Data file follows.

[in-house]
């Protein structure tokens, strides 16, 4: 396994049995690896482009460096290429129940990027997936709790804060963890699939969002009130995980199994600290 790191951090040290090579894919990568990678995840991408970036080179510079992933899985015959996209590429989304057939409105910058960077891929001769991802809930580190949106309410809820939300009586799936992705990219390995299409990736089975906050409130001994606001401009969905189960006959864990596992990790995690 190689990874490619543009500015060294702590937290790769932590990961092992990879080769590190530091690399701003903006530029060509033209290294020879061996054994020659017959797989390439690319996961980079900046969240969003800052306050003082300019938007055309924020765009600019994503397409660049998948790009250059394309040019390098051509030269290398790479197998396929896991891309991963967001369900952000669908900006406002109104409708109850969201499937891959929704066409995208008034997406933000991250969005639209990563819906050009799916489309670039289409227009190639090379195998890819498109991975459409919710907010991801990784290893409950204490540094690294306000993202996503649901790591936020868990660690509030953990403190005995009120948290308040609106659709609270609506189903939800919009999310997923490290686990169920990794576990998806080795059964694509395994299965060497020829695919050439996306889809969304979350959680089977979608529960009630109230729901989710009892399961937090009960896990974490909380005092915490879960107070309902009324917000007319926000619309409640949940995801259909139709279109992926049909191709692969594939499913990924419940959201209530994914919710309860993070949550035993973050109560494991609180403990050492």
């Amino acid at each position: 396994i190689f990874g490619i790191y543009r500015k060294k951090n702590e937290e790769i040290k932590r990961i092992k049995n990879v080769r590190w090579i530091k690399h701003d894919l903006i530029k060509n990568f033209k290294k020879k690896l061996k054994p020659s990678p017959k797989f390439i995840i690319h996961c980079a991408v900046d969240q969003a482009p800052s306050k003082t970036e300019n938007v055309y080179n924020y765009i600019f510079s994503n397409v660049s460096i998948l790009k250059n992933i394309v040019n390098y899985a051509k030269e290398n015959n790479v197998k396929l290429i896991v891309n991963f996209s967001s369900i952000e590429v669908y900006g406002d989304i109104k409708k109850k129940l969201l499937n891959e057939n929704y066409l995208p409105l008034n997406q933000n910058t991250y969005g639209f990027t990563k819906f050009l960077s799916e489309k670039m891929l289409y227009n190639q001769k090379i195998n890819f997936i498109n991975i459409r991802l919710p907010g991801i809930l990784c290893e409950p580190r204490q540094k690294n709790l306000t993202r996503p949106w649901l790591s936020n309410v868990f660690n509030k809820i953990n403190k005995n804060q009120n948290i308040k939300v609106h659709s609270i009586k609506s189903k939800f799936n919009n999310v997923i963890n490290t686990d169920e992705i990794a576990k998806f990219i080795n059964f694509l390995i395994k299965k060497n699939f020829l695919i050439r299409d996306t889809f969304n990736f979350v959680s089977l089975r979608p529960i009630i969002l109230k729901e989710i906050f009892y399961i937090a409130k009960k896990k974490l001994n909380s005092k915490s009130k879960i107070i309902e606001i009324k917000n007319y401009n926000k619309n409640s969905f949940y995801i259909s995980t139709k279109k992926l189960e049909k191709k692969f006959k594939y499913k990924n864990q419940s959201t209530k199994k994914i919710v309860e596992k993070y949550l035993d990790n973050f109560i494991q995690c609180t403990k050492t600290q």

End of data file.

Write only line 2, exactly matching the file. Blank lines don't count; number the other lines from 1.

């Protein structure tokens, strides 16, 4: 396994049995690896482009460096290429129940990027997936709790804060963890699939969002009130995980199994600290 790191951090040290090579894919990568990678995840991408970036080179510079992933899985015959996209590429989304057939409105910058960077891929001769991802809930580190949106309410809820939300009586799936992705990219390995299409990736089975906050409130001994606001401009969905189960006959864990596992990790995690 190689990874490619543009500015060294702590937290790769932590990961092992990879080769590190530091690399701003903006530029060509033209290294020879061996054994020659017959797989390439690319996961980079900046969240969003800052306050003082300019938007055309924020765009600019994503397409660049998948790009250059394309040019390098051509030269290398790479197998396929896991891309991963967001369900952000669908900006406002109104409708109850969201499937891959929704066409995208008034997406933000991250969005639209990563819906050009799916489309670039289409227009190639090379195998890819498109991975459409919710907010991801990784290893409950204490540094690294306000993202996503649901790591936020868990660690509030953990403190005995009120948290308040609106659709609270609506189903939800919009999310997923490290686990169920990794576990998806080795059964694509395994299965060497020829695919050439996306889809969304979350959680089977979608529960009630109230729901989710009892399961937090009960896990974490909380005092915490879960107070309902009324917000007319926000619309409640949940995801259909139709279109992926049909191709692969594939499913990924419940959201209530994914919710309860993070949550035993973050109560494991609180403990050492």